If the original owner does not reclaim the domain during the redemption period, it might go up for auction. This means that other people or businesses can bid on the registered domain. Usually, the auction lasts for about seven days. The highest bidder at the end of the auction gets to be the new owner of the domain.
Pending Delete Period
After the auction phase, if the domain remains unsold, it enters the pending delete period. This period typically lasts for 5 days. Following this 5-day span, the domain is completely deleted from the registrar’s database and becomes available for registration again by the general public.
If nobody buys the domain during the auction, it goes back into the public pool of domains. This means anyone can register the domain as if it were a completely new one. However, this only happens if the domain doesn’t get purchased during the auction phase.
Why Use Expired Domains
Buying expired domains can bring a few key benefits. Here’s what you might gain from it:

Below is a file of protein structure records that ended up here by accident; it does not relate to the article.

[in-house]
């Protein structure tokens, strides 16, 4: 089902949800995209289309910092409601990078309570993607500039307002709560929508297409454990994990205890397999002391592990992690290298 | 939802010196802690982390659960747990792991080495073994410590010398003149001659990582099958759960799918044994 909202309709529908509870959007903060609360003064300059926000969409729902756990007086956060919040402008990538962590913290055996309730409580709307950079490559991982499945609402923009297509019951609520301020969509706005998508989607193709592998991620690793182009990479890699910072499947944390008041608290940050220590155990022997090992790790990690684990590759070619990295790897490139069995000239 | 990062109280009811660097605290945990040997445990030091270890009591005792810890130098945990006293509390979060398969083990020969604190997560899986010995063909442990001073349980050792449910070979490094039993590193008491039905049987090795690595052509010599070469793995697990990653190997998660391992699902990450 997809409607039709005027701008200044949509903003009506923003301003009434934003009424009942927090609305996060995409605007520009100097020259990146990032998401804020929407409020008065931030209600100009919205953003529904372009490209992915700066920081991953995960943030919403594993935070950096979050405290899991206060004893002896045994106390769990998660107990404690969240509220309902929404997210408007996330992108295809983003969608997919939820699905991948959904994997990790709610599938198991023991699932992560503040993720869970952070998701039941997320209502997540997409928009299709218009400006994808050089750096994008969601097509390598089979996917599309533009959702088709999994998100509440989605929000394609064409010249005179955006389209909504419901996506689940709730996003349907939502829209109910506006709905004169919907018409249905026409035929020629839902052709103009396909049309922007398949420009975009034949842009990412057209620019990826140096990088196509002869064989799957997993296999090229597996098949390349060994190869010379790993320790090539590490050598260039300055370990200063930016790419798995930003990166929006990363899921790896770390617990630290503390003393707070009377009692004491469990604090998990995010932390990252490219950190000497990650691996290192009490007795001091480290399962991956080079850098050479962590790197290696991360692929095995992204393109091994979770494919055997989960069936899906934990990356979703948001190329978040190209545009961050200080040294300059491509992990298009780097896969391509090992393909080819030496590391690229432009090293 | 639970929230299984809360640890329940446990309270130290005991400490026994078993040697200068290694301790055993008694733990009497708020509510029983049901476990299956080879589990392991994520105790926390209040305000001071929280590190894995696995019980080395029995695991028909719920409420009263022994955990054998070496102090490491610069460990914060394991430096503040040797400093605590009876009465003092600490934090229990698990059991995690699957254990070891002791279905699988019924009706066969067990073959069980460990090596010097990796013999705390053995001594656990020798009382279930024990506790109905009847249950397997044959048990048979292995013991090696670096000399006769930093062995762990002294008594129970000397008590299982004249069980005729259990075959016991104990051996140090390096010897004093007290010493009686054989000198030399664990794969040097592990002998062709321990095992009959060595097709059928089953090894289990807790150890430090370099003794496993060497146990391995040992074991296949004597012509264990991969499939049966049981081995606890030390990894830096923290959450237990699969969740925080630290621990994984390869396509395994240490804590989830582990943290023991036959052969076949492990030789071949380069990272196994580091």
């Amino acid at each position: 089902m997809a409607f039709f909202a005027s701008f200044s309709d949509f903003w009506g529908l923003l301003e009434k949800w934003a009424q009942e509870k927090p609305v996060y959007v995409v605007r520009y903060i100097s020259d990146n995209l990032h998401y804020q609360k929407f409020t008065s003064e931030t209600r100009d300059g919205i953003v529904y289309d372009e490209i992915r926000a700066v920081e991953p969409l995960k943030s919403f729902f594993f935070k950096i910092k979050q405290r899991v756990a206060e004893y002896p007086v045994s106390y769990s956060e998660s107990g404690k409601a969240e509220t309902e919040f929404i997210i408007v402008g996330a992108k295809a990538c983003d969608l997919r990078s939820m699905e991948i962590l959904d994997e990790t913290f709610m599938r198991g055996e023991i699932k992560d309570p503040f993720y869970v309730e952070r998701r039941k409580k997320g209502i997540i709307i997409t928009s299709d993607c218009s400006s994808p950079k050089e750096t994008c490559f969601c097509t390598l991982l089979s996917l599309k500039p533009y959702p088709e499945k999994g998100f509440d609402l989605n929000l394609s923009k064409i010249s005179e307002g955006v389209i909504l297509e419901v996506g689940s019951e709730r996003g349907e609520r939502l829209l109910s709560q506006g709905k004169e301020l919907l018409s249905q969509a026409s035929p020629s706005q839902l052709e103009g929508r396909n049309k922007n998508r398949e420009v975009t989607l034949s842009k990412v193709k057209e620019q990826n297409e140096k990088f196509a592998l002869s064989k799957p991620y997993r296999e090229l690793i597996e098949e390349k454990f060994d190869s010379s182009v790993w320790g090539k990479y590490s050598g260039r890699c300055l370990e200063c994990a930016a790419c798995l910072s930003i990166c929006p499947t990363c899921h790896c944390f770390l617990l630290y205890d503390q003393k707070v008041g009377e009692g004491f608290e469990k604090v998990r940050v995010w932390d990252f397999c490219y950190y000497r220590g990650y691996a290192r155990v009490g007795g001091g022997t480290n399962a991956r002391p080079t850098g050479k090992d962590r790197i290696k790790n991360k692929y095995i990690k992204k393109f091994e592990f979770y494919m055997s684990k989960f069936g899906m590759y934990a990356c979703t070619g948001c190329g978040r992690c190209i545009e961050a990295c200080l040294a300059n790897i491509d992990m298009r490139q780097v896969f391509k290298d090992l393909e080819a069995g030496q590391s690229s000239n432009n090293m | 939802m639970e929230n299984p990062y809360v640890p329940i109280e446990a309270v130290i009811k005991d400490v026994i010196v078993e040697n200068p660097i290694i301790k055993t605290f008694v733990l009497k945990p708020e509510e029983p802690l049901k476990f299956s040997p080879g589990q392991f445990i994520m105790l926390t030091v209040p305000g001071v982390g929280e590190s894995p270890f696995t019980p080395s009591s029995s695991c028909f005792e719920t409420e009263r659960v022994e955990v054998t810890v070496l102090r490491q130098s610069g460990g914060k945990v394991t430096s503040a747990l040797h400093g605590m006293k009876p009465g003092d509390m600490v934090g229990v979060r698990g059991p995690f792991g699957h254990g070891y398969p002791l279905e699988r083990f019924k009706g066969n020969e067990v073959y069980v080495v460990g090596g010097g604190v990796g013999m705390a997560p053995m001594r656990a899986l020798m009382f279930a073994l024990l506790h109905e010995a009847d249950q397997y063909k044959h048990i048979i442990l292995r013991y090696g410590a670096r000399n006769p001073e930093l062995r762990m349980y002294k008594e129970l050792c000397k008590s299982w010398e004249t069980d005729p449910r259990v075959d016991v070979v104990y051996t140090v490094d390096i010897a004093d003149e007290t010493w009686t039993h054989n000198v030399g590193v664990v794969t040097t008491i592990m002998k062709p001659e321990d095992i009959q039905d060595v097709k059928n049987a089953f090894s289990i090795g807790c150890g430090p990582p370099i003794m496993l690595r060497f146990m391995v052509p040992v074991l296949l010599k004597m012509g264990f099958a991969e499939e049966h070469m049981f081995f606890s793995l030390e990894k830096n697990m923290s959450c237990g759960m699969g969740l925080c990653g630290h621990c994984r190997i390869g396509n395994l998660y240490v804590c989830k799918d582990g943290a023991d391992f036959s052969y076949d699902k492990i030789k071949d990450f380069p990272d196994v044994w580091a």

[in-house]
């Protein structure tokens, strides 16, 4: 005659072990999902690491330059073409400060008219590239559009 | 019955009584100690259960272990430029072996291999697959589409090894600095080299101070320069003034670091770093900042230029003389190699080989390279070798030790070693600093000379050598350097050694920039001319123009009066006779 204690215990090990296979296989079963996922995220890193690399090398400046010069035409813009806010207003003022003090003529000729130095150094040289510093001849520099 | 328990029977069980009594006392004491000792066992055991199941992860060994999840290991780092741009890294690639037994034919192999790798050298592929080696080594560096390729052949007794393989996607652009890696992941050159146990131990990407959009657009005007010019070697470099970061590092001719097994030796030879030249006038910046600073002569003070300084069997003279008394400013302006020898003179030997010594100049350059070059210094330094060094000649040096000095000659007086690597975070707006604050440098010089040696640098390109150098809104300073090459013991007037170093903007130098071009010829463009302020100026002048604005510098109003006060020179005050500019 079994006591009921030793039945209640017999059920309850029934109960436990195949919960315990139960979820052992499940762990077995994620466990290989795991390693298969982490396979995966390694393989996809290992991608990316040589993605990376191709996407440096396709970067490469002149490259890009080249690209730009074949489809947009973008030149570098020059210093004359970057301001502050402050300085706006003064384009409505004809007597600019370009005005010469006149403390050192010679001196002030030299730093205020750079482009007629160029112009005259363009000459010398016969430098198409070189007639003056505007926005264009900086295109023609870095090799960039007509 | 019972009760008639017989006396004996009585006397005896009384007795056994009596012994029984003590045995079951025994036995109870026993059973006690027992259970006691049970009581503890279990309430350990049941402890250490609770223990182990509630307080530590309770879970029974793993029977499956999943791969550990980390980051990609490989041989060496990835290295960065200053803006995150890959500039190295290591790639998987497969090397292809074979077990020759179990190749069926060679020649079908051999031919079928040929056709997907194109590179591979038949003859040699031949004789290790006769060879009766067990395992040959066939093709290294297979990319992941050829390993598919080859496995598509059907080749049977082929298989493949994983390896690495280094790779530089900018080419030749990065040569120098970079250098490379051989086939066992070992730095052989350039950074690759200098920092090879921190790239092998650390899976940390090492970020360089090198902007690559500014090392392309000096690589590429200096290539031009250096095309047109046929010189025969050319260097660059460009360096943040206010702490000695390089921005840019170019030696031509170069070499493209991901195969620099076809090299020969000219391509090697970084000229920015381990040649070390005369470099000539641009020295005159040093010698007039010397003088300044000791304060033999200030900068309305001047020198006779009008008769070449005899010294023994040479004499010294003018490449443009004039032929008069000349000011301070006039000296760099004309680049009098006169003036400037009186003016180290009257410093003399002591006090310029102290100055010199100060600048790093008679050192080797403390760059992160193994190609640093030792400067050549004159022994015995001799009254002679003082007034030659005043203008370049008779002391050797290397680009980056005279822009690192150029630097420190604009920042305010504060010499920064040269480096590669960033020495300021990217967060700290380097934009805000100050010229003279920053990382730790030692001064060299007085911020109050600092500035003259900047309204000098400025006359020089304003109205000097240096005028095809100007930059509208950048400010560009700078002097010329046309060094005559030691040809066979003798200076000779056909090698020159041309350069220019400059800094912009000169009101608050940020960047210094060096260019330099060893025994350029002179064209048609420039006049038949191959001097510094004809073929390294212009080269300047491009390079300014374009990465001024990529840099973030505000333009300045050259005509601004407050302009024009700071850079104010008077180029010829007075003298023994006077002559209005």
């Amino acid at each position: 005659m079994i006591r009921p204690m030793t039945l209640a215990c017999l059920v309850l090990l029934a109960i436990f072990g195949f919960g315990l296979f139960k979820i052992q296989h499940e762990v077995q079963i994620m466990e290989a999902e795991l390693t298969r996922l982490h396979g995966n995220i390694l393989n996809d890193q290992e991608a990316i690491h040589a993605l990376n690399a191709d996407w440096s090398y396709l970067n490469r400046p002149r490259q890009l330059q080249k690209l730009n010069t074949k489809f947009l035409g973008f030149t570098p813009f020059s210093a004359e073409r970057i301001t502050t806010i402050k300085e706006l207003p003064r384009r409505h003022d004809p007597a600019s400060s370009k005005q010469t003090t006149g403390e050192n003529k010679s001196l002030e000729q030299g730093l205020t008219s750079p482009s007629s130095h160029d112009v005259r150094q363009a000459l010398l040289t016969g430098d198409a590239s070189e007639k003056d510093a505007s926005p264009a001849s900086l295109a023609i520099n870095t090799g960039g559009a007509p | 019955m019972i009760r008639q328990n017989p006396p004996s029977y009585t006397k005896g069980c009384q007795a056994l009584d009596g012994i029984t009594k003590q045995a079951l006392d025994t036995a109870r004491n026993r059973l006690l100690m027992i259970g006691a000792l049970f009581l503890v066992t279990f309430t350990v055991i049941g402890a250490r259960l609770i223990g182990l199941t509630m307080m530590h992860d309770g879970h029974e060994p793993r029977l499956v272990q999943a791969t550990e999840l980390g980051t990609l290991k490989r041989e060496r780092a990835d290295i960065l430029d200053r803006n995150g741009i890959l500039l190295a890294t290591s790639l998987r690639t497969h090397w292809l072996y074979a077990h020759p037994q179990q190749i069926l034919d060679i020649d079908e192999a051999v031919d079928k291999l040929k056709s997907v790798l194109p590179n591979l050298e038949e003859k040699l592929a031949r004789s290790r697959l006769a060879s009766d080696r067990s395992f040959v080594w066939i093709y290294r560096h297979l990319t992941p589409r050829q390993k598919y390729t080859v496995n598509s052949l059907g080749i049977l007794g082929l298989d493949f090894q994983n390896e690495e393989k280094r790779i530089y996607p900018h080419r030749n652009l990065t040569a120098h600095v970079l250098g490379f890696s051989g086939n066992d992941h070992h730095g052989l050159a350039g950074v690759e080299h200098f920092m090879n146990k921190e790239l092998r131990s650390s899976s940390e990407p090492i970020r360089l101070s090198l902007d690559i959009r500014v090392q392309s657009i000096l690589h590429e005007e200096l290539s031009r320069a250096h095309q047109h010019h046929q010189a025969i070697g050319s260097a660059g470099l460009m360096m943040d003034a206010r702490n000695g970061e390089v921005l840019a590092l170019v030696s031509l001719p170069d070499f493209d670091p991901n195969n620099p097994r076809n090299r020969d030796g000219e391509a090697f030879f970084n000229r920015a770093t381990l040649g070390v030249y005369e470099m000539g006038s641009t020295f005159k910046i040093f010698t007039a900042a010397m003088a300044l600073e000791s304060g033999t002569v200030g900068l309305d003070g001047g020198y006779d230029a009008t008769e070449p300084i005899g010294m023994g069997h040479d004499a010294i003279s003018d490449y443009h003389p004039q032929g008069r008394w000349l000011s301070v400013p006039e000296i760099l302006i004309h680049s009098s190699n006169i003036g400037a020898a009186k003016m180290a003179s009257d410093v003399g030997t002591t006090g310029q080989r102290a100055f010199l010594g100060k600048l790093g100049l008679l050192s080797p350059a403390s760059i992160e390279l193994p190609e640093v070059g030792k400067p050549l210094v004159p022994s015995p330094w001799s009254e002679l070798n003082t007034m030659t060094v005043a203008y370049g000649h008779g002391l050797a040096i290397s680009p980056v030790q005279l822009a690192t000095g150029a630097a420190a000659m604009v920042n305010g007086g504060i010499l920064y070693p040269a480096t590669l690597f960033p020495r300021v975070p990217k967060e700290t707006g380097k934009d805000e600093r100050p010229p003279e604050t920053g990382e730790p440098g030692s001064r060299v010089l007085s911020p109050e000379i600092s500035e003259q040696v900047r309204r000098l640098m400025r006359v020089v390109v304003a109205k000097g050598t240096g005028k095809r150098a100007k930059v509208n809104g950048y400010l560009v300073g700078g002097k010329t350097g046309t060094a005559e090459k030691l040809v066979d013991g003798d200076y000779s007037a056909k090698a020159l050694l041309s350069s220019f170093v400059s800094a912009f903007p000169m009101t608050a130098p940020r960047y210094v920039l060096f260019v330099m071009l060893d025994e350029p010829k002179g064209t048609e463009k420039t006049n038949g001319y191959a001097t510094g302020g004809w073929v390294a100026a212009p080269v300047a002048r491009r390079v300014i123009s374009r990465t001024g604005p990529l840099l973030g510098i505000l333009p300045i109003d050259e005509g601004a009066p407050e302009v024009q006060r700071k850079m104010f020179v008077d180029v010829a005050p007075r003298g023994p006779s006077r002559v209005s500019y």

- Established Traffic: Immediate traffic can be a great boost to your new site, providing an active audience from day one
- Existing Backlinks: Established backlinks can help you get higher search engine authority.
- Quick Online Visibility: Bypass the usual “Google Sandbox” period faced by new domains.
- Brandable Names: Opportunities for catchy and relevant domain names.
- Competitive Advantage: Acquiring a strong expired domain can also mean preventing competitors from acquiring that domain and its potential benefits.
How to Buy Expired Domains
Buying expired domains can be a great way to take advantage of a website’s previous SEO optimization, reputation, or simply secure a memorable domain name. Here are the steps you can follow to buy expired domains:
1. Research: Before diving in, understand why you want an expired domain. Are you looking for SEO benefits, a memorable domain name, or something else?